Around 9pm U.S. PST Sunday evening, Atlassian detected a security breach on one of our internal systems. The breach potentially exposed passwords for customers who purchased Atlassian products before July 2008. During July 2008, we migrated our customer database into Atlassian Crowd, our identity management product, and all customer passwords were encrypted. However, the old database table was not taken offline or deleted, and it is this database table that we believe could have been exposed during the breach.Instead of keeping the break-in private, and hoping for the incident to blow over quickly, they emailed their entire customer base the very next day with the gory details:
It turned out that this email alarmed a number of customers who had to no reason to worry (as their accounts were unaffected), which led to another email:
Along with this email, Atlassian went further and posted an extremely detailed postmortem of the entire event, detailing who was impacted, actions you need to take as a customer, lessons learned, and next steps that they are taking to improve for the future. Incidentally, this postmortem would fair very well if run through our postmortem best practices (even though the incident is completely different from a downtime event, for which the best practices were formed).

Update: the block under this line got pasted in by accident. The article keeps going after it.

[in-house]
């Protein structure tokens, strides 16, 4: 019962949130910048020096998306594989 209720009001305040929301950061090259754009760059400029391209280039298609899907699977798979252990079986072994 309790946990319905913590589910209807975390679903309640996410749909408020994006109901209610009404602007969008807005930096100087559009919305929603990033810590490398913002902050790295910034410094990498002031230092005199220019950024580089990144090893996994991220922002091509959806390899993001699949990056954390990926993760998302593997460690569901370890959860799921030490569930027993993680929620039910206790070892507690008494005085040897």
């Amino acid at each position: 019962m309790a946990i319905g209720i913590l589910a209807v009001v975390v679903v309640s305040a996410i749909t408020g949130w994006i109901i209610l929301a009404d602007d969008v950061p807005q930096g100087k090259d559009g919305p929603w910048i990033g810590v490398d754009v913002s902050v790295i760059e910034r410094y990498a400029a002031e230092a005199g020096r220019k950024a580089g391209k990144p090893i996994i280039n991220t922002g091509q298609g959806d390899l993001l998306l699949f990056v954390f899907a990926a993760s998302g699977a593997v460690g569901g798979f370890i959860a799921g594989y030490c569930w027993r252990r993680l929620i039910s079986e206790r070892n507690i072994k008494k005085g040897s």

The Pay Off
Normally, an incident like this should create a large number of very unhappy customers. Instead, thanks to the quick, honest, and transparent response, we see the following reaction:
...and if you think I'm just picking out the positive reactions, compare a Twitter search for "Atlassian" with "positive" and "negative" sentiment. At the time of this writing, there are over 3 pages of positive results, and less than one page of negative (and many of the negative is unrelated to this incident). And this is after a major security breach.
Clearly a case of transparency turning a disaster into an opportunity, and how to take advantage of that opportunity by being open and honest with your users.